ARC is one of New England’s largest suppliers of wholesale shellfish seed, producing over 90 percent of shellfish seed (quahog, oysters, scallops, razor clam, etc.) used in Massachusetts. With its new hatchery facility, ARC’s expanded capacity allowed them to produce more shellfish seed, decrease energy expenses, and provide a safer working environment for its employees.
This small loan supported tenant improvements at a 50,000 SF commercial building that was previously supported with acquisition and renovation financing to upgrade the building to attract new commercial tenants.
Mitchell Properties transformed the historic mill buildings at 160 Water Street into a mixed-income development which, when combined with future phases of low-scale new residential construction, will create a new community along the Green River, ¼ mile from the town center. Additionally, the project helped re-supply Williamstown with housing lost to Hurricane Irene in 2011. Phase 1 created 61 units, 12 of which are affordable.
Financing supported the acquisition of five apartment buildings in the Point neighborhood of Salem by a non-profit, community-based developer. The new owner converted 30 unrestricted units to safe and affordable housing.
Father Bill’s & MainSpring, Inc. is the largest provider of services to the homeless in the Southeast region of Massachusetts. This loan provided construction financing for Phase I of a Brockton project that created 22 units of affordable housing for veterans (10), individuals (10) and families (2) experiencing homelessness.
Financing supported the sale of a NAPA-authorized wholesaler and retailer of auto parts and supplies company to its General Manager, upon the retirement of current ownership. The business has store locations in Falmouth, Hyannis, and Orleans.
First Resource completed a substantial rehabilitation of 98 units in 6 buildings, and a gut rehab of a 7th building containing 20 units, for a total of 118 affordable family rental units.
Financing supported the preservation of and the increase in affordable units at this 204-unit, mixed-income rental development, in Amherst.
Manufactured home community residents own their homes, but rent the land they occupy, exposing them to rising rents and displacement when land is sold. With ROC USA support, residents of the Wayside Mobile Home Community organized to purchase the community’s land from its owners. This financing preserved affordability for more than 60 homeowners.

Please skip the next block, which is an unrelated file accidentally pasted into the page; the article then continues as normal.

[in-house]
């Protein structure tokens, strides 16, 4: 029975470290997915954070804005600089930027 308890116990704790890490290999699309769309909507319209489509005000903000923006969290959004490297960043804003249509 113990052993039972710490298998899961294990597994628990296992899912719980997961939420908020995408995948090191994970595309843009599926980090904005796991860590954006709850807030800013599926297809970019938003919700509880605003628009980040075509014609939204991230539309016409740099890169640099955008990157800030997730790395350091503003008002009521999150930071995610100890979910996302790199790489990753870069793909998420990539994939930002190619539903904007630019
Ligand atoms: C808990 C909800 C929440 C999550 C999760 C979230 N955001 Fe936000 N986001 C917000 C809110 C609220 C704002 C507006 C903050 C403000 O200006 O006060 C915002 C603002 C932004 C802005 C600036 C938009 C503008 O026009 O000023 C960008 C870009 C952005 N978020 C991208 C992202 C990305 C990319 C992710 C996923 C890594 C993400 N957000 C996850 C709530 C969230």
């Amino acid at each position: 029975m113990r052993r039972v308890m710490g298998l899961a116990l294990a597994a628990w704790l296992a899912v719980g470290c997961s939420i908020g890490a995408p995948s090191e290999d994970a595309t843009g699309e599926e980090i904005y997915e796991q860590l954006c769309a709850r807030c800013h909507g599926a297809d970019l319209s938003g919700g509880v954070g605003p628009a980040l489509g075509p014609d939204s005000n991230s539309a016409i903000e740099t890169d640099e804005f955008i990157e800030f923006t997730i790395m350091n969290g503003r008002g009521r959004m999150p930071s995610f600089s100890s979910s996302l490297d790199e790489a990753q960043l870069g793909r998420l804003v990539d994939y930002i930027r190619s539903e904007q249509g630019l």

44 Gerrish Avenue was an integral part of Chelsea’s Box District revitalization. For decades, an abandoned industrial building covered most of the site. The redevelopment created 46 units, with 42 newly built using modular construction, and 4 units in the existing brick building.
Founded in 1974, the Health Center improves the health and well-being of the communities it serves by providing quality, comprehensive, coordinated care. Its patients are 94% low-income, 80% racial and ethnic minorities, and 53% require translation. In 2012, the Health Center was at its capacity, serving 12,000 patients annually. Its new, expanded Health Center (48,000 SF) increased patient visit capacity and improved patient care.
The redevelopment of Edmands House rehabilitated all of its 190 units and preserved the long-term affordability of 171 of the 190 units. Ninety-eight of the units are restricted to households earning no more than 30% of area median income, 34 at or below 60% of area median income, 39 at or below 80%, and 19 are unrestricted.
WBDC purchased the vacated Telegram & Gazette buildings for the purpose of revitalizing a key property in Worcester’s Central Business District. Financing supported the renovation of this historic property to house Quinsigamond Community College’s Allied Health and Training and Education Center.
This loan provided for the acquisition of two parcels of land totaling 1.23 acres on North Main Street in Brockton, and the development of the first phase of a two-phase project. Phase 1, known as Montello Welcome Home, created 22 new housing units for high priority families and individuals experiencing homelessness, 10 veterans, 10 individuals and 2 families.